“Waiting for Superman” Commentary

I haven’t seen the movie yet, but I will once it gets to Chicago. For my part, I like the pace and information in “The Cartel,” but you can’t have too many movies about the awful nature of Teachers Unions.

One commentary, by noted education writer and expert, Rick Hess, was a pretty snarky send up of the movie.

My comment on that post is below.

So WfS overstates the ease at which we can solve the problem. Does this mean it’s wrong in raising the issue of education failure and cost?

Is Randi Wiengarten’s (and all other union) obstructionism and justified? I think not.

If WfS serves a purpose, it lowers the level of public support for the existing system. This alone deserves praise and support. Let’s hope that the movie makers keep churning out things like WfS and The Cartel.

As for the ‘solution,’ one need go no further than look to the underlying concepts in your latest book, Rick. The answer is no ONE solution. This obvious fact should never be allowed to be an excuse for the status quo.

The supporters of the incumbent system, many of whom have posted here, no longer deserve the benefit of the doubt.

If the on-line Khan Academy can effectively educate 100s, 1000s, or 10s of 1000s of kids for very little money, then why should there be a single argument against THOSE hundreds of kids using that instrumentality. Can EVERYBODY be taught at the Khan Academy? No, but who cares.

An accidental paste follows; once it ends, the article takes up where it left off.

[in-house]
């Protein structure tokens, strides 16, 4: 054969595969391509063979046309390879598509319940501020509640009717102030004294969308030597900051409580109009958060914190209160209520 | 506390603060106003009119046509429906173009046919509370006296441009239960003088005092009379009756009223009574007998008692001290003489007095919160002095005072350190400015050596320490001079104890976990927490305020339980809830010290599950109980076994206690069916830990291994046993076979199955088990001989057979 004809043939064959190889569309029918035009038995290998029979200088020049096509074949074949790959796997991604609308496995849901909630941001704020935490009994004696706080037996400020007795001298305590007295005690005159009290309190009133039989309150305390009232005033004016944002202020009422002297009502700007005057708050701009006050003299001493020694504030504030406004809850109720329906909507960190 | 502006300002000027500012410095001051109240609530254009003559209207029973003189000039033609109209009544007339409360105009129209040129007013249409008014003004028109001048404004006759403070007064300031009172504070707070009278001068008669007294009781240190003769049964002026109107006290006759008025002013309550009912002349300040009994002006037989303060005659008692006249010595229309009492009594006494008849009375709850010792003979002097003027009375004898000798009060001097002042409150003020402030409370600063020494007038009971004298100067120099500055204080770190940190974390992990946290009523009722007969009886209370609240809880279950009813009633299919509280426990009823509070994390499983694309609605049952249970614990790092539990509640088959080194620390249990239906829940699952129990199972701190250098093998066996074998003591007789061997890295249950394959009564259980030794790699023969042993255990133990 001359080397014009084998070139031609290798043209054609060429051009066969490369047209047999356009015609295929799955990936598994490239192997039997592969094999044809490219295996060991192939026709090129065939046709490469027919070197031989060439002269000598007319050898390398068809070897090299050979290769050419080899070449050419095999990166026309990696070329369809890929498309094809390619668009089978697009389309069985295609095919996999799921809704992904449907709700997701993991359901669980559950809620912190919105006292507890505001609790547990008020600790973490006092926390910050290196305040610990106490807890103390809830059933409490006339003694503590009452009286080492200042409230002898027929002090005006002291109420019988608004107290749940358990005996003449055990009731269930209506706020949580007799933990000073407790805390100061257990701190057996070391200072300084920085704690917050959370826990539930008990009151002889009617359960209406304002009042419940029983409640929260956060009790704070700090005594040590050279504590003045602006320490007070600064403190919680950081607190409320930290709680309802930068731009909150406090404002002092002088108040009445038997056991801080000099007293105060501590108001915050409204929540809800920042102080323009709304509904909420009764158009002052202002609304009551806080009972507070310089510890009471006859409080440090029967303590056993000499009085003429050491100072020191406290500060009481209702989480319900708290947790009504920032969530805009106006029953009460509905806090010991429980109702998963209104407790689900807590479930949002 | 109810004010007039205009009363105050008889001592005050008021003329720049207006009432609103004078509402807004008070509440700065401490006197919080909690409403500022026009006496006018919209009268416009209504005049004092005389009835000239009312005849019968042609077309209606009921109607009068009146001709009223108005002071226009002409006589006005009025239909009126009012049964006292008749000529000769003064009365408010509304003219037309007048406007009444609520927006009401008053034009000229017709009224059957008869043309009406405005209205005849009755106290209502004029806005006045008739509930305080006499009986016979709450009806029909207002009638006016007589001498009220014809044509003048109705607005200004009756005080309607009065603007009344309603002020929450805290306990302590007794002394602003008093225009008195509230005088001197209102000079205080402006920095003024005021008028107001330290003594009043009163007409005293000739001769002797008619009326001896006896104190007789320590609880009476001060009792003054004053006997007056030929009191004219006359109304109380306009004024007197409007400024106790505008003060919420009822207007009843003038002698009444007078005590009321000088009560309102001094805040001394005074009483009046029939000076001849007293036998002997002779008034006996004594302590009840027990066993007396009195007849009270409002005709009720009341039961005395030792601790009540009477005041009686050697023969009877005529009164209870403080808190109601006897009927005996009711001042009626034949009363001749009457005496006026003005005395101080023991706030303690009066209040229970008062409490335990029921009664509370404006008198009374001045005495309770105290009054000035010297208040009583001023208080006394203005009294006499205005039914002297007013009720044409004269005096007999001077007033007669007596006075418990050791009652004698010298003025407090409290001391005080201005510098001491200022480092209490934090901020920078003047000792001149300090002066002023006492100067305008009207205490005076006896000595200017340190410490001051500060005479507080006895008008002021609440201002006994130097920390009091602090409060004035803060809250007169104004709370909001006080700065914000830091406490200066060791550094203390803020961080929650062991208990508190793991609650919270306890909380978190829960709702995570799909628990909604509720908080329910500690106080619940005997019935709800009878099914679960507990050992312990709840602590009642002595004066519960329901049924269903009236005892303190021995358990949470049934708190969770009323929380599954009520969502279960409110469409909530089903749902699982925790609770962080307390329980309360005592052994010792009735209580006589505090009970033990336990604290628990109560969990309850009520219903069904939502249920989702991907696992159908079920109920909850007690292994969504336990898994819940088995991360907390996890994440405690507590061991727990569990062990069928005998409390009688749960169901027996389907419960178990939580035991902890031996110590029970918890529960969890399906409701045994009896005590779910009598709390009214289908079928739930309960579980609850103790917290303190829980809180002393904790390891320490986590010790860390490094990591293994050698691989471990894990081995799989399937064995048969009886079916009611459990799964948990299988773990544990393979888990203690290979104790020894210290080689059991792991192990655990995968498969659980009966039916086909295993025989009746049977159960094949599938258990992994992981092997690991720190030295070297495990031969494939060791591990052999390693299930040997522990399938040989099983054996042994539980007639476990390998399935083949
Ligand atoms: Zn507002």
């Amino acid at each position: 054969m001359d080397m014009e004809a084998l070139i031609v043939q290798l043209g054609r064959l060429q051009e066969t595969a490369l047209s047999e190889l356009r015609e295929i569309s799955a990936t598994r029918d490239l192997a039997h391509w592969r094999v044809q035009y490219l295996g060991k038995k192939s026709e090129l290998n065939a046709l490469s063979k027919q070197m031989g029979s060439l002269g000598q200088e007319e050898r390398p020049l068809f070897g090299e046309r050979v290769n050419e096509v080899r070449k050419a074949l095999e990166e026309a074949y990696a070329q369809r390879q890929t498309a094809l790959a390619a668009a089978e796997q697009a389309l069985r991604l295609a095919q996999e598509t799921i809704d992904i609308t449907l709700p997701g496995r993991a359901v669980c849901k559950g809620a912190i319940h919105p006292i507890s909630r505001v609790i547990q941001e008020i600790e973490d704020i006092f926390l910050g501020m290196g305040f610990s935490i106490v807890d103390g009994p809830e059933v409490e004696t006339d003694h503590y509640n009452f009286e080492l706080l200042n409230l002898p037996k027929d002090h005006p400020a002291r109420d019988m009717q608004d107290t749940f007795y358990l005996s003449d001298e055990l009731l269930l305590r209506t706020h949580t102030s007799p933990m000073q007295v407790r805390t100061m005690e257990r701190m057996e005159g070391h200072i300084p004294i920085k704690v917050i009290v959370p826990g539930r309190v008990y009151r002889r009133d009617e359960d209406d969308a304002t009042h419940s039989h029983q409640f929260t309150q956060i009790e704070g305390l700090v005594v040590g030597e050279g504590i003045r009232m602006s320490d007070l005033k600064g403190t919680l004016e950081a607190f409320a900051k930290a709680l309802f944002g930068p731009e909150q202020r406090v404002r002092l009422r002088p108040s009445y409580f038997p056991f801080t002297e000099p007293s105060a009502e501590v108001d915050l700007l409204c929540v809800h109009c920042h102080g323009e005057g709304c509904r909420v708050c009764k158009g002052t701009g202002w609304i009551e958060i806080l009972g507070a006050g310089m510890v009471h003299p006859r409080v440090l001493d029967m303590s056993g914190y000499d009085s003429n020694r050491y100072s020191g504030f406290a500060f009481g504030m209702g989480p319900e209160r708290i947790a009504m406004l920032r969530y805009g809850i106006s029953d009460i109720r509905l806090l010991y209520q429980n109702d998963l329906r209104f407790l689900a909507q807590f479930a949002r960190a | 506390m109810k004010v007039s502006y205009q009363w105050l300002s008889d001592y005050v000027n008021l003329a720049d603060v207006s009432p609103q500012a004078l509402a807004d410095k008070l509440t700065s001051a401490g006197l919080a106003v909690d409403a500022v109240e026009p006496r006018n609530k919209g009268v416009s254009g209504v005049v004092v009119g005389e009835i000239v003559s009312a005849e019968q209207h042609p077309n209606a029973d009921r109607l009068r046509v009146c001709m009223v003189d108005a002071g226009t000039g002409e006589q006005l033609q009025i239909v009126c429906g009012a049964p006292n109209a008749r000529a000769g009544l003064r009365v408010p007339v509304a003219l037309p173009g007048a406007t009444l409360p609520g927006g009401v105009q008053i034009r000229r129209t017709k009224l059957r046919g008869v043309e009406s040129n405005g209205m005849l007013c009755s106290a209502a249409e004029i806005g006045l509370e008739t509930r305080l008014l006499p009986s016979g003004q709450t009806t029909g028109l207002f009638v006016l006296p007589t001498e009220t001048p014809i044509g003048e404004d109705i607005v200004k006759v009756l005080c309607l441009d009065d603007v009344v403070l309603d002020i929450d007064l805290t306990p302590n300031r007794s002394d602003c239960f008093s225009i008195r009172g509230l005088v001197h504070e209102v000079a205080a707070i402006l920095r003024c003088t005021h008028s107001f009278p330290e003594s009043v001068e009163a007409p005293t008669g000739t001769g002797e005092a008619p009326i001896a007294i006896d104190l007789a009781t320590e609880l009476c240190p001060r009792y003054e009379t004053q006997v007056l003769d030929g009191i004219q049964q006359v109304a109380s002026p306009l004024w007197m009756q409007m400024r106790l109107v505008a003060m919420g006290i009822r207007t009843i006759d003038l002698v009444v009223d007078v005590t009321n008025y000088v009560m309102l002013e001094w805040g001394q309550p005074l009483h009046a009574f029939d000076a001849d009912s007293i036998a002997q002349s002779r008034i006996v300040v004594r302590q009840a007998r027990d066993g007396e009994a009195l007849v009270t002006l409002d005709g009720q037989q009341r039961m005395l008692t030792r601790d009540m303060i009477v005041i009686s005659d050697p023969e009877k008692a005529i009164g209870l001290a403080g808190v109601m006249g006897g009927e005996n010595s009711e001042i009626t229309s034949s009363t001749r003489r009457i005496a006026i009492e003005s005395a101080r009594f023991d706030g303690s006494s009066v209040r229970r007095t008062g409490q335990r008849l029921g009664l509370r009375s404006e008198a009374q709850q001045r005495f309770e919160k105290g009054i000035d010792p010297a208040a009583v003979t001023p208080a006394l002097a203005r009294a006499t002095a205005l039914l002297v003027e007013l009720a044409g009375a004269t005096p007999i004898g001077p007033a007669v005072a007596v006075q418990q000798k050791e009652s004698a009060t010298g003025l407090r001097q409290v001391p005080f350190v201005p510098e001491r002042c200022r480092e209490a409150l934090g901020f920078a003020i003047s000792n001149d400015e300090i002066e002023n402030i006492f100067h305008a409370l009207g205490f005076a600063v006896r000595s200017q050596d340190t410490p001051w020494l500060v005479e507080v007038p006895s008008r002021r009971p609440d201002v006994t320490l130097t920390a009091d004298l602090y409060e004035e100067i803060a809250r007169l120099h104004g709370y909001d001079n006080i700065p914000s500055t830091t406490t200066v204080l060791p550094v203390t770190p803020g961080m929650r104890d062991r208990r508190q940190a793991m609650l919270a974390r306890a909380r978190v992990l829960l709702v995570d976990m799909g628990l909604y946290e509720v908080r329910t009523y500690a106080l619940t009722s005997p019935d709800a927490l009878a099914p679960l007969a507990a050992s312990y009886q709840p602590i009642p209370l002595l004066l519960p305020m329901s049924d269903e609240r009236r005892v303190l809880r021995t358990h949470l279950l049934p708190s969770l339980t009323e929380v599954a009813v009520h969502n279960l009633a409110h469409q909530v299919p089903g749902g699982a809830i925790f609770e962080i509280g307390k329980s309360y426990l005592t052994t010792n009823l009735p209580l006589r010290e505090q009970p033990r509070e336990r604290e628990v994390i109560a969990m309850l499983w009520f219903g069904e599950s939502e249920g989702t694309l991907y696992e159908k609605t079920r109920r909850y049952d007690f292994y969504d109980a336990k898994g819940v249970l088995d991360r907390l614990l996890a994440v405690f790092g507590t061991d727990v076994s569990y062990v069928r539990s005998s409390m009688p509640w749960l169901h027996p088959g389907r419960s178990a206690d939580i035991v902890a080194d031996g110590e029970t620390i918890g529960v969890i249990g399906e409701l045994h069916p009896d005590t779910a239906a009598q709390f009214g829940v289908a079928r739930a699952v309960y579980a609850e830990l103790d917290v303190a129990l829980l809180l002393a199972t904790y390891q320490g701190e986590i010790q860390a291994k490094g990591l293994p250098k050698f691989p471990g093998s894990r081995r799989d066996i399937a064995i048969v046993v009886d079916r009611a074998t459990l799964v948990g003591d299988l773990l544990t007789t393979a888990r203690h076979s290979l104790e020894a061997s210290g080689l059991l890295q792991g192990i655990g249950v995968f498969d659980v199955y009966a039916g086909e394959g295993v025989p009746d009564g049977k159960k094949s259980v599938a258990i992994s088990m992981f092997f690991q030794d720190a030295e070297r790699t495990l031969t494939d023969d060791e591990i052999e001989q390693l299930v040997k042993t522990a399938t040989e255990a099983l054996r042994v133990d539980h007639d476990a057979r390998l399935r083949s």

I would argue that ANY law preventing children/families from using Khan (or anything like it) is immoral. The idea that some set of teaching or administrative job must be protected is a wholly discredited concept that belongs on the ash heap of history along with self-interested Tobacco studies.

Barriers against KIPP? Same thing. Money following the child instead of the useless concept called a “district.?” Same thing.

Rick, if your clever attack on WfS was intended to point out that the case for its preferred solution is overstated, then it hit the mark. If it is intended as a defense of the status quo, it is doing a disservice to society.

While there are elements of the existing system that deserve defense (good, conscientious teachers and administrative), the simple fact is that the SYSTEM deserves none. Whether designed or ‘evolved’ (as some earlier poster opined), it shouldn’t (and frankly can’t) be defended.

Decades of increased cash, with declining or flat results, have shown that the incumbent system is beyond reform.

While imperfect, charters, choice, tax credits, et. al. offer the opportunity to dismantle the existing system in a way that offers kids a better (NOT perfect) shot at a good education.

The Hippocratic oath says “first do no harm.” If we have an existing education system that is harming the children in it, (and we do) then we are violating the educational equivalent of such an oath by allowing it to continue harming them.

It is time to look all the financially interested parties in education in the eye and say “your interests are no longer primary or secondary. They are tertiary.” If WfS makes that more politically feasible, it’s a great movie.